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The Outdoor Classroom Sept. 2016

This M1 Garand is fun to shoot!

A few days ago I had an exciting trip to the shooting range.  What made it so exciting was I had an opportunity to shoot an M1 Garand.  Looking back into my years in the military I was a photographer in the USAF and the only military rifle I had to qualify with in Europe was an M1 Carbine.  Temporary duty trips mandated other firearms however.


I did take many trips to the range to fire an M14 in the military caliber designation of 7.62×51 NATO, or for the civilians that is .308 Winchester, and since the Viet Nam War the M14 has been my favorite, centerfire, semi-automatic rifle; fully automatic, not so much.


Because of my encounter with the M14 and research that I did on the .308 I was motivated to go to the Rod and Gun Club on my base and purchase a .308 Winchester caliber rifle fitted with number one wood, and jeweled bolt, in a brand new FN, Model 98 Mauser Action that I have and use to this day.  It always has and will continue to shoot more smoothly and accurately than my meager capabilities will produce.


For the folks that are not familiar with the M1 Garand let me give you a brief history.  The M1 Garand was officially designated as U. S. rifle, caliber .30, M1 and from that description one cannot help but know it is a US military rifle.  It is a semi-automatic rifle chambered for the .30-06 Springfield and weighs nine and on-half pounds empty.


The M1 Garand was used in the US Army from 1936 to 1959 and named after its designer John Garand and it was the first standard-issue semi-automatic military rifle.  It officially replaced the bolt-action M1903 Springfield in 1936.  The M1 was subsequently replaced by the selective-fire M14 starting in 1959 however the M1 continued to be used in large numbers until 1963 and to a lesser degree until 1976.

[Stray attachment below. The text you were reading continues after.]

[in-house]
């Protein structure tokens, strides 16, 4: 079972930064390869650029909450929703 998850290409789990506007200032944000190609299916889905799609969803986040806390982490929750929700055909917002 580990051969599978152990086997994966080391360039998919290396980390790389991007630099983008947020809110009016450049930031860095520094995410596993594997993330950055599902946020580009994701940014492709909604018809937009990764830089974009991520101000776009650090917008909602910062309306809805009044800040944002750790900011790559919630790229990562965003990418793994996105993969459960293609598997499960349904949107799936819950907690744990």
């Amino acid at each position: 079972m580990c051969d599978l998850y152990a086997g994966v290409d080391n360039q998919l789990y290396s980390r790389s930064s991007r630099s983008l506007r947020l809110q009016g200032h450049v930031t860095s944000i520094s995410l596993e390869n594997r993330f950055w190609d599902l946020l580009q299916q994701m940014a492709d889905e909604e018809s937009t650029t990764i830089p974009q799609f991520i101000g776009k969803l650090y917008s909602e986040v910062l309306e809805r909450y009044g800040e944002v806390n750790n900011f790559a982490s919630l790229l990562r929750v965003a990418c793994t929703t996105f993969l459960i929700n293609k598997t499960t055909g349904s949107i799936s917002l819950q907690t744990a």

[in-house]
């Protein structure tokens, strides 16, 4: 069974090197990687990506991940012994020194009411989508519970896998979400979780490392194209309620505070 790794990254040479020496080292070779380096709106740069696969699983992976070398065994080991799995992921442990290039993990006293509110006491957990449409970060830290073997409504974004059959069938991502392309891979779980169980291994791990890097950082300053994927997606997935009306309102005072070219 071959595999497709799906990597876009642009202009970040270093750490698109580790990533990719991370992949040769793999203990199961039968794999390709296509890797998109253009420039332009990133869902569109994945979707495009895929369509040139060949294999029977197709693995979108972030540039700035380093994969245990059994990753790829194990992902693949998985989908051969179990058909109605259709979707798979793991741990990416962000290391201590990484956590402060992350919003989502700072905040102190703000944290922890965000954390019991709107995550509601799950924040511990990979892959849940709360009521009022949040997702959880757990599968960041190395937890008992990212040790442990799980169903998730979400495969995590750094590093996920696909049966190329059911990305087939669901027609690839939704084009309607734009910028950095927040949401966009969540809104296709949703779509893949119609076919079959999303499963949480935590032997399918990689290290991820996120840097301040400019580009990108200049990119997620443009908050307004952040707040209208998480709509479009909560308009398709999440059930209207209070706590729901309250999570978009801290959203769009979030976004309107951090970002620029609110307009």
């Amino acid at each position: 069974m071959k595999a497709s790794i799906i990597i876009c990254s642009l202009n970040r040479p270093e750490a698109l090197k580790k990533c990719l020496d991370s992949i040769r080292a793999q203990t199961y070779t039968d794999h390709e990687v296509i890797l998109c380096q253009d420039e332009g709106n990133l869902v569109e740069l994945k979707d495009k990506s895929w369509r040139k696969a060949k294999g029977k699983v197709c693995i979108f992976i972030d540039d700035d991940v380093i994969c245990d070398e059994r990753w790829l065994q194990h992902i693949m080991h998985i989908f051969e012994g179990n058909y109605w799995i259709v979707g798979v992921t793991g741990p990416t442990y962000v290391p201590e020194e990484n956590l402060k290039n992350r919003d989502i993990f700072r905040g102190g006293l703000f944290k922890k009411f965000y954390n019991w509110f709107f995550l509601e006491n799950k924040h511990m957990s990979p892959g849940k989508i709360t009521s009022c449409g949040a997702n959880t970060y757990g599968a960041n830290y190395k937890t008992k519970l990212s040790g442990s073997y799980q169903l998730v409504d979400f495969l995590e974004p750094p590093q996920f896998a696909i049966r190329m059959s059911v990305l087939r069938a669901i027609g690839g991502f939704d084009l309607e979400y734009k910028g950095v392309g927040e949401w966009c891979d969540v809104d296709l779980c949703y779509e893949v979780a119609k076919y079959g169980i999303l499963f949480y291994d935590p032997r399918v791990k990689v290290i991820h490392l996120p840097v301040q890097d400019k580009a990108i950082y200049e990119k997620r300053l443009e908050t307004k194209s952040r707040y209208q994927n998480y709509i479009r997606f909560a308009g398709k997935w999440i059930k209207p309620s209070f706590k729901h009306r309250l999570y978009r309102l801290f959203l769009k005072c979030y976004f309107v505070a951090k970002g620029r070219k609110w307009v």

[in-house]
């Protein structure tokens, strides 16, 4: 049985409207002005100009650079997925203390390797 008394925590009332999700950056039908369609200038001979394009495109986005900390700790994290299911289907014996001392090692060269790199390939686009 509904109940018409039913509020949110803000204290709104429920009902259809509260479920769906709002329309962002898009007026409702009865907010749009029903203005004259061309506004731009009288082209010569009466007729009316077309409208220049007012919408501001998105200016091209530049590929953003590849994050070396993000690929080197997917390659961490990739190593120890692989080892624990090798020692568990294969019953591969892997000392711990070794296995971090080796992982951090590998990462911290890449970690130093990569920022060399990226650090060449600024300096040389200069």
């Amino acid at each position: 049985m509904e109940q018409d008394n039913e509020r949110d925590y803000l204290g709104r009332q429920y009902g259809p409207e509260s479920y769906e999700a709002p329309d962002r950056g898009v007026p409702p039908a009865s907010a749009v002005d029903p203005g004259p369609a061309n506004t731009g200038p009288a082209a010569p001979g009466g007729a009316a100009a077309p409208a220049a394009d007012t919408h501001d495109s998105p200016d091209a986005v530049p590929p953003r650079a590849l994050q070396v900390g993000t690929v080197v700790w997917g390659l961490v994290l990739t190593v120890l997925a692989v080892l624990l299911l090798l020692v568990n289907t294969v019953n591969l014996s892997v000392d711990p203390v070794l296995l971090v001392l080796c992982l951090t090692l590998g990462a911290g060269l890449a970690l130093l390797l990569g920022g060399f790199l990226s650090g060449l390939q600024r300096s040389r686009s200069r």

It is a gas-operated, clip-fed, semi-automatic rifle that is loaded by inserting a metal clip containing eight rounds into the receiver.  After the eight rounds have been shot, the empty clip automatically ejects with an audible “ping” noise and the bolt locks open.  You then take another eight shot clip, insert it into the top, quickly moving your thumb because if you don’t the bolt will slam shut on it and can do a job on your thumb that will not soon be forgotten.


I always looked at the M1 Garand as a well-built rifle and 30.06 Springfield was and still is one of the finest calibers going in my opinion.  It was replaced by the .308 Winchester in the military mostly because the .308 was shorter and would cycle faster in semi-and fully automatic weapons but was still pretty close to a .30-06 in ballistics.


As I got comfortable with the M1 I immediately found I could see surprisingly well through the peep sight which is always a pleasure for an old man and had no problem lining up on the target bullseye at one hundred yards.  I put the target center dot on top of the front sight, squeezed the trigger, and with an almost gentle nudge from the rifle on my shoulder I did not have to look as I knew I was dead on the bullseye and followed with seven more shots in the same circle.  I relaxed after finishing off the clip and was smiling like a Cheshire cat; I had found another true love, and reached for another clip.


Story & Photography by Larry J. LeBlanc